By on July 15, 2016

Tesla Model X

Tesla’s Autopilot system is many things to many people — an automated folk devil to safety and consumer advocates, or a nice thing to have on a long drive (according to Jack Baruth) — but it isn’t the cause of a July 1 rollover crash on the Pennsylvania Turnpike.

The automaker’s CEO took to Twitter yesterday to claim that the Model X driven by a Michigan man wasn’t even in Autopilot mode at the time of the crash. Elon Musk said that data uploaded from the vehicle shows that Autopilot wasn’t activated, and added that the “crash would not have occurred if it was on.”

Tesla then released those digital logs to the media.

The fatal May 7 crash of a Model S in Florida (where the Autopilot system failed to detect a transport truck) put Tesla’s semi-autonomous driving system under the microscope. The National Highway Traffic Safety Administration opened an investigation into that crash and the July 1 incident, and the National Transportation Safety Board is also having a look.

So, what happened on the Pennsylvania Turnpike? According to a Tesla spokesperson, the vehicle was in Autopilot mode 40 seconds before the crash, but hadn’t detected any driver interaction in a while.

For 15 seconds, the vehicle emitted “visual warnings and audible tones” to alert the driver, then began to shut down Autopilot mode. With the crash 25 seconds away, “Autosteer began a graceful abort procedure in which the music is muted, the vehicle begins to slow and the driver is instructed both visually and audibly to place their hands on the wheel.”

The company says the driver took hold of the wheel 11 seconds before the crash, turned the vehicle to the left and began accelerating. “Over 10 seconds and approximately 300 (meters) later and while under manual steering control, the driver drifted out of the lane, collided with a barrier, overcorrected, crossed both lanes of the highway, struck a median barrier, and rolled the vehicle,” said Tesla.

Musk said in another tweet that the company sent identical copies of the vehicle log to the NHTSA and NTSB. Even if the Pennsylvania crash was caused by driver error, Tesla still faces plenty of heat over the Florida crash. Musk was recently asked to brief a Senate safety committee on the incident.

[Source: CNNMoney] [Image: Tesla Motors]

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83 Comments on “Don’t Blame Autopilot for that Pennsylvania Tesla Crash, Says Musk...”


  • avatar

    Autopilot should be looked at the same way we use Cruise Control and Adaptive Cruise Control until the system can be made even better, safer – and more drivers on the road have it – allowing the hive mind to communicate with other vehicles, predict other vehicles and maneuver accordingly.

    YES THERE WILL BE BLOOD.

    No technology has ever existed that didn’t in some way lead to injury or fatalities. But this system is too important to abandon because the potential benefits outweigh the potential risks.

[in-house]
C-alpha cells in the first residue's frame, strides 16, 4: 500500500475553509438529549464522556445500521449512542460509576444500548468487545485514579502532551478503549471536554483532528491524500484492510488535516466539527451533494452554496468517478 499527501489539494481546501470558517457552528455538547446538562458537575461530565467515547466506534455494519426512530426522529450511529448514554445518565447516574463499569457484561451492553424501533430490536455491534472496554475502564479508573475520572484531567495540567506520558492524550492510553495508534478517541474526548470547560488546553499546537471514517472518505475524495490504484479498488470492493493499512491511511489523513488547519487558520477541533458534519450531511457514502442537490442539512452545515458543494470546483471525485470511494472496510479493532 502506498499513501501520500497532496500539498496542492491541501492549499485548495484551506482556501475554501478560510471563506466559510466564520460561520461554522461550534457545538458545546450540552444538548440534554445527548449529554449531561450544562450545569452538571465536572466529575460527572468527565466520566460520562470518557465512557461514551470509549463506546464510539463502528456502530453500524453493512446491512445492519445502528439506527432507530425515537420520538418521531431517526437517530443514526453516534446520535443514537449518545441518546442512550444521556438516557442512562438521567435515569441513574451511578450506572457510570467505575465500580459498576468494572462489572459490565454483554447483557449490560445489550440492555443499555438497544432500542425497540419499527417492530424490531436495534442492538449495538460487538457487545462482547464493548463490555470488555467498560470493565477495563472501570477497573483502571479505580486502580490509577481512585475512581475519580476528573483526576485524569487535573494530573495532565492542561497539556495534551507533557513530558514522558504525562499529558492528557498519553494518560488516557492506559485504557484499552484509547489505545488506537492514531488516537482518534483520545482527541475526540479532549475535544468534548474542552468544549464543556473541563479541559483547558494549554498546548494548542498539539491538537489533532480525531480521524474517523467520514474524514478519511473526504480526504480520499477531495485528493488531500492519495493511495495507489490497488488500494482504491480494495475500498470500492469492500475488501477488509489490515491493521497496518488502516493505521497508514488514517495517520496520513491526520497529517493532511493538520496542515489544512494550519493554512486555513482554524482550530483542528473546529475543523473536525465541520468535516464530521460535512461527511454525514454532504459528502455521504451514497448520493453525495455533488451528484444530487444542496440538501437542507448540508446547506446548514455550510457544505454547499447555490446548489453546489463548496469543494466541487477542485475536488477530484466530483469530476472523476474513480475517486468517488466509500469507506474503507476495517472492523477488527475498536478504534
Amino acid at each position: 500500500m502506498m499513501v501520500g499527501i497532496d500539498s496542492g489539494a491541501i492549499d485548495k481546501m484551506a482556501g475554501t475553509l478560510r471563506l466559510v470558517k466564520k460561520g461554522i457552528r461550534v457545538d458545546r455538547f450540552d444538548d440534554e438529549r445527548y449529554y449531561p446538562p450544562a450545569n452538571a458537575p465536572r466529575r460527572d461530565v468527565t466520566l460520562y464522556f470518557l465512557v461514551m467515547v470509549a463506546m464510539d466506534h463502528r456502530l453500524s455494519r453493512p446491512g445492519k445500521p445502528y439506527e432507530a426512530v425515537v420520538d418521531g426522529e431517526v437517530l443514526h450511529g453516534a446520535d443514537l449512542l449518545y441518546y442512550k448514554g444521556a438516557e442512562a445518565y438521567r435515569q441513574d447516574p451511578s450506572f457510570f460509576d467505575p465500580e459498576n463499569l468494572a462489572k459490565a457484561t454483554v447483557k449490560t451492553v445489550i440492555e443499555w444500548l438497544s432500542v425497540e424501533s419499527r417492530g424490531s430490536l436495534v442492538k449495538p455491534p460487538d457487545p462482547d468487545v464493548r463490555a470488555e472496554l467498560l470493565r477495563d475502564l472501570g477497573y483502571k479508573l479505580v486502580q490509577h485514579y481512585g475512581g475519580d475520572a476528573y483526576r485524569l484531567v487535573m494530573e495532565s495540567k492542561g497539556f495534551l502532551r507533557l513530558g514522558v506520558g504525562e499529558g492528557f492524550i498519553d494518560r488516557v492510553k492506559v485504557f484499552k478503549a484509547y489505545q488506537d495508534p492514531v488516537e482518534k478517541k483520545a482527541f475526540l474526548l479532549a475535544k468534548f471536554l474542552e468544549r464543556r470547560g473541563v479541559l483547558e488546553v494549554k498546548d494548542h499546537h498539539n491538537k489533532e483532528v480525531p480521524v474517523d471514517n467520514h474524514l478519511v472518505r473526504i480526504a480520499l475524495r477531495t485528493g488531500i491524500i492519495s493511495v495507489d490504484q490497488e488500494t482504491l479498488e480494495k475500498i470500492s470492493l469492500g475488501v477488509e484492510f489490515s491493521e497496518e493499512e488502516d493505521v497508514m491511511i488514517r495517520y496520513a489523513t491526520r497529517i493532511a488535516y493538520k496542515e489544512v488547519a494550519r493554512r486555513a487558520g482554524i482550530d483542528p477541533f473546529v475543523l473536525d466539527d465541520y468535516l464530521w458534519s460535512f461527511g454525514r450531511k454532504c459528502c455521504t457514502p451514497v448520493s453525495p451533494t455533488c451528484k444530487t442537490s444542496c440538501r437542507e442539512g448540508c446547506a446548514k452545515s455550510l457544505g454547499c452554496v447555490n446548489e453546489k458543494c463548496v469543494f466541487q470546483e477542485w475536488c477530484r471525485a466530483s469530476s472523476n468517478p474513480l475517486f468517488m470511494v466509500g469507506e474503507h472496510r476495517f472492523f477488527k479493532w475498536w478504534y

Some day I may be able to just get into a vehicle drunk, lay down and tell it to take me “home”.

    Some day I may be able to lay down, injured, and tell it to “take me to the hospital”.

    Some day I may be able to say: “go pick up my mother-in-law and then take her to the doctor, wait for her and then bring her annoying *ss back”.

    This is evolution.

    Evolution is never pretty.

    Some must be sacrificed for the greater good.

    You guys beta test it for me and I’ll buy in 15 to 20 years from now.

    • 0 avatar
      Vulpine

      I may not be able to wait 15 to 20 years, but I can wait five years. That should be about the time I need to replace my Fiat 500 and the wife absolutely loves the Tesla already, even with it’s supposed faults.

  • avatar
    VoGo

    “automated folk devil” – It has a certain ring to it. Why didn’t Musk think of using THAT name, instead of autopilot?

  • avatar
    Pch101

    When Elon Musk was a kid, he must have been the tattletale who all of the other kids hated.

    • 0 avatar
      Robert.Walter

      Possibly “know-it-all tattletale who got all the cute chicks”…

    • 0 avatar
      JimZ

      I don’t see the problem. if the driver was truly in control of the vehicle (hands on wheel, foot on pedal) then it’s in his best interest to defend the car. if the logs show the car did what the meatsack told it to (e.g. the sensors in the pedal show it was depressed, and the steering angle-torque sensors show he turned the wheel) then Tesla is and should be in the clear. and Musk is a lot smarter than the people running VW, so we can rule out falsification.

      The PA crash is smelling more and more like the guy was hoping to use this as fuel for a lawsuit.

      • 0 avatar
        Pch101

        Just imagine if GM posted an Onstar Hall of Shame on its website, and behaved like an attack dog every time that someone crashed a GM car. You’d probably think twice about spending your money with a company that behaves so petulantly.

        • 0 avatar
          SCE to AUX

          @Pch101:

          The difference here is that the media doesn’t broadcast with breathless glee every time a GM car crashes.

          If they did, I’m sure GM would fight back, as I’m sure they’ve done with the thousands of ignition switch claims that were rejected – only that fight occurred behind the scenes.

          So I don’t call Tesla’s strong defense ‘petulant’ at all. And they’ve been fairly humble about the truck collision incident, explaining how the Autopilot didn’t identify the truck, except to note that their Level 2 system still requires driver attentiveness.

          • 0 avatar
            Pch101

            Live by the sword of hype, die by the sword of hype.

            If Musk wants to position Tesla as this amazing forward-thinking company that does remarkable things that no other automaker will do, then he needs to accept the consequences when things don’t go so well.

        • 0 avatar
          LIKE TTAC.COM ON FACEBOOK

          Lots of people already think twice about spending their money with GM.

        • 0 avatar
          Vulpine

          A lot of litigation relies on the expression of opinion. Where facts can be presented, litigation fails.

      • 0 avatar
        TrailerTrash

        Is Musk implying this was suicide…?

    • 0 avatar
      philadlj